The branch of biology that deals with classification and nomenclature is known as systematics. It is the scientific study of all kinds and diversity of organisms and all relationships among them. It covers the informative branch of taxonomy mainly concerned with the comparative and evolutionary relationship among organisms. The term systematics was coined by Linnaeus in 1735.
Relation between Taxonomy and Systematics:
H. L. Manson (1950) treated taxonomy as a broad field that includes four main subjects
- Taxonomic System
It means that systematics is a part of taxonomy. According to H. J. Lam (1959) and W. B. Turill (1964), these two terms are synonymous.
Differences between Taxonomy and Systematics:
|1. It includes identification, nomenclature, and classification.||1. It includes identification, nomenclature, description, and classification.|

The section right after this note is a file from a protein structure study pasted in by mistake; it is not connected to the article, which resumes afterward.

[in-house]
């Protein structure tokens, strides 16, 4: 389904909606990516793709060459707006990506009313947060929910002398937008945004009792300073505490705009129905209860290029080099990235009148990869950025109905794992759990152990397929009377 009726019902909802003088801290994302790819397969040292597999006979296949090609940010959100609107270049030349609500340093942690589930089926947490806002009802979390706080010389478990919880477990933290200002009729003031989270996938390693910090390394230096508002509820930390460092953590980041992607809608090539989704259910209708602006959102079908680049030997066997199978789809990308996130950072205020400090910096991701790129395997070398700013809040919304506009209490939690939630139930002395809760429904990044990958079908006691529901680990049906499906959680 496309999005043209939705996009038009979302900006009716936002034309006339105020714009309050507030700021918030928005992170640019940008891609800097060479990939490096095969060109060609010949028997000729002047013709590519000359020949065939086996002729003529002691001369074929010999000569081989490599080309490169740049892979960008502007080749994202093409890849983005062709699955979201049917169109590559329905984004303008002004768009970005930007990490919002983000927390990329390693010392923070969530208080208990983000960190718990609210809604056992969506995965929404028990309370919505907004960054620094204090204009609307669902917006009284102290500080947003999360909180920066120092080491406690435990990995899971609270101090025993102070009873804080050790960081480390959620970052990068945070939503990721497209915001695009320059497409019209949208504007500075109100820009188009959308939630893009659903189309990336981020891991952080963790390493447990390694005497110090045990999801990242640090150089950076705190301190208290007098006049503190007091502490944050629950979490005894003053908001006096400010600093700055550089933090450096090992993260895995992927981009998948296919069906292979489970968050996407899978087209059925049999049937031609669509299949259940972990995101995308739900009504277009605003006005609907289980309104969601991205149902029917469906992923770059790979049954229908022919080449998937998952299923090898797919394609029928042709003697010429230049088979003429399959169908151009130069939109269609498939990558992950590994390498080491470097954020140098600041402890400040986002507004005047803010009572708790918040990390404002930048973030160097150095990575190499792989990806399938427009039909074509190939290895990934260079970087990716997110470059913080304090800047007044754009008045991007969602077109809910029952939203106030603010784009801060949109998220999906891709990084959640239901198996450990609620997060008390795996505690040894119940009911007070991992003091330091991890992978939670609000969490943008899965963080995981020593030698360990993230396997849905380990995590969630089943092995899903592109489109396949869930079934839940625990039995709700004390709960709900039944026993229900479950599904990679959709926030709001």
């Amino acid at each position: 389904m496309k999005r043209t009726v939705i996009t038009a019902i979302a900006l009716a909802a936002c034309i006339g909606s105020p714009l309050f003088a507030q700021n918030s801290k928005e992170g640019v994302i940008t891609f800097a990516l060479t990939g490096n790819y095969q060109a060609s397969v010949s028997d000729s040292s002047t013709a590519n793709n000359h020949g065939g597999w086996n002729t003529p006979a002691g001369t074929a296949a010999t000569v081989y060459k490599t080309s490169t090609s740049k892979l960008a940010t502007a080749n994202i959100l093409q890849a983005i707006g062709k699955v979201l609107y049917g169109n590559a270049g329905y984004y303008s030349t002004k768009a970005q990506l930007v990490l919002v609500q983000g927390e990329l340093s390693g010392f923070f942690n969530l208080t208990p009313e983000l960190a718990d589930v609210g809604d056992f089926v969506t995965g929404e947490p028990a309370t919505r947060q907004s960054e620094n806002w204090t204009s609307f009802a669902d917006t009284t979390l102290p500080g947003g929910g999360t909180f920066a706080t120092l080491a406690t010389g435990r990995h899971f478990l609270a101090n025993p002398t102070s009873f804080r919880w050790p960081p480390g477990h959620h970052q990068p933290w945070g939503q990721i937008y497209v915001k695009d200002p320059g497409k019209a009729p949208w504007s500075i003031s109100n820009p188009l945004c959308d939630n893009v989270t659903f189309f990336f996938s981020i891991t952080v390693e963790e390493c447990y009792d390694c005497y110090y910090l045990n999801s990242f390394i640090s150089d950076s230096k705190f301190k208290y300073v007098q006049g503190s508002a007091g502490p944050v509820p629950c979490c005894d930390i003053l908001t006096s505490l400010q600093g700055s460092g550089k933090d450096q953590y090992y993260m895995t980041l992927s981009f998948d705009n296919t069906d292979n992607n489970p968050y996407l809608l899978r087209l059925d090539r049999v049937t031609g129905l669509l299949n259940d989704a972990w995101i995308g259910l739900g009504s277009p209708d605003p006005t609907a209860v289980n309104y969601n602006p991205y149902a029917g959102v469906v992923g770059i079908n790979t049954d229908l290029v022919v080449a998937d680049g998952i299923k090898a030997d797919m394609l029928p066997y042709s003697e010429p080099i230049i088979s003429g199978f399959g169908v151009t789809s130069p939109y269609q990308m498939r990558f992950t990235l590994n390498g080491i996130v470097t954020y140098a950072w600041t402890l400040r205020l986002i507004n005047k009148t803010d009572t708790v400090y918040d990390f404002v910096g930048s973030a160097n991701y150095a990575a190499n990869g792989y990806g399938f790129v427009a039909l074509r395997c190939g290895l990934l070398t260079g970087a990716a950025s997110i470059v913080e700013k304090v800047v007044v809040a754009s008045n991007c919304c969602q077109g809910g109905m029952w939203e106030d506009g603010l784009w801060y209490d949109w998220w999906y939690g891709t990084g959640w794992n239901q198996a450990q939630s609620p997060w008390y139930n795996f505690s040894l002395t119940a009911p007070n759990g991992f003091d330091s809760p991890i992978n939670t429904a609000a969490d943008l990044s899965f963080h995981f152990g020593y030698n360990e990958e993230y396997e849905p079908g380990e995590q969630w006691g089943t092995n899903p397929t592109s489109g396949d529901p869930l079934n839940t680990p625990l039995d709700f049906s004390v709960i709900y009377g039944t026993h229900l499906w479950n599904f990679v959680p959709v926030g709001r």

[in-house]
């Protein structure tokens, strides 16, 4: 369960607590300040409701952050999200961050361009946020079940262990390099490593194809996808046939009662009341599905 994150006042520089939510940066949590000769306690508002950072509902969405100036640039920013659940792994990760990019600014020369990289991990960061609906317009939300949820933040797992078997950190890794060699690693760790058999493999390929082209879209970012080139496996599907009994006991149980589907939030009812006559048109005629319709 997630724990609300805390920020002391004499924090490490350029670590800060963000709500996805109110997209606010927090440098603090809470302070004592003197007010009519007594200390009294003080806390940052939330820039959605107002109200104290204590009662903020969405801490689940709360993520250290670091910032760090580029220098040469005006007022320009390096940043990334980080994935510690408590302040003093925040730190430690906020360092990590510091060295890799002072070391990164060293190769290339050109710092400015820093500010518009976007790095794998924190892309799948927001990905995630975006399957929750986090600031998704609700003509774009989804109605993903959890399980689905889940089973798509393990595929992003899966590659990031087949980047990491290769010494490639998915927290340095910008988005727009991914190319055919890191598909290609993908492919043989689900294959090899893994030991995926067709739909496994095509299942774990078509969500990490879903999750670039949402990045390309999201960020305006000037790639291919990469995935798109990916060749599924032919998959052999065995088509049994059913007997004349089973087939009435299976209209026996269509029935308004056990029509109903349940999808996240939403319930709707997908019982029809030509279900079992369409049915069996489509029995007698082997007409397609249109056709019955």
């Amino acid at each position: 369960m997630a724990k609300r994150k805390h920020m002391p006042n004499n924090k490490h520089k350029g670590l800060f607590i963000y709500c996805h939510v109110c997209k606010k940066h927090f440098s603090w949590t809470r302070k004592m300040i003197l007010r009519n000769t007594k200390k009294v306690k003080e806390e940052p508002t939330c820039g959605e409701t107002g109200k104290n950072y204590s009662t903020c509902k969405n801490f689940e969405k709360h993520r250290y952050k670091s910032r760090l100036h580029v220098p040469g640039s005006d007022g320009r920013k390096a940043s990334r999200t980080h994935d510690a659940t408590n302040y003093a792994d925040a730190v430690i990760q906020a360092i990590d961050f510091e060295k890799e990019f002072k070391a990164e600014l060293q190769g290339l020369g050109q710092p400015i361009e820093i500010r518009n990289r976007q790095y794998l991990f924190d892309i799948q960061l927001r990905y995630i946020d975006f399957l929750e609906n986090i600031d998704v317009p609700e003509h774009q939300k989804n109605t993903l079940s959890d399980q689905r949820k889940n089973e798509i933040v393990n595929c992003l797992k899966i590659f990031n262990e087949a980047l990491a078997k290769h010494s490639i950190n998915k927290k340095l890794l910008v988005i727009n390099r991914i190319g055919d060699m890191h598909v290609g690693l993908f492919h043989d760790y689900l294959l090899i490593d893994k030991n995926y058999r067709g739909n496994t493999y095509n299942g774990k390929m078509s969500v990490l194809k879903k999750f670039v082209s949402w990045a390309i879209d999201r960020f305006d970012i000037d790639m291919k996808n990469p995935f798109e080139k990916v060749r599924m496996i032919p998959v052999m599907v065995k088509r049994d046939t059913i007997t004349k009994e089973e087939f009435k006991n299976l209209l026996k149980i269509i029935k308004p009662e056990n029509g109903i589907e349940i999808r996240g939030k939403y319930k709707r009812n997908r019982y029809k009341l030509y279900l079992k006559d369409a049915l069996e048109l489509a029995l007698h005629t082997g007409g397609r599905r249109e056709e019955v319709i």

|2. It deals with the rules and principles of classification.||2. It brings out unique properties at every level of classification.|
|3. A.P. de-Candolle coined the term.||3. Carolus Linnaeus coined the term.|
Components of Taxonomy
According to G. H. M. Lawrence (1955), taxonomy is a science that comprises of three main components. These are the identification, nomenclature, and classification of organisms.
- Identification: It is “the determination of a taxon as being identical with or similar to another already known organism; the determination may or may not be arrived at by the aid of literature or by comparison with the organism of known identity.” Identification is carried out with the help of taxonomic keys. It is assigning an organism with its correct name and placing it in its proper taxonomic category with the help of its specific characteristics.
- Nomenclature: It deals with the determination of the correct scientific name for a known plant or animal. Nomenclature should follow international rules. It is the application of distinctive names to each individual or each of the groups recognized in any given classification.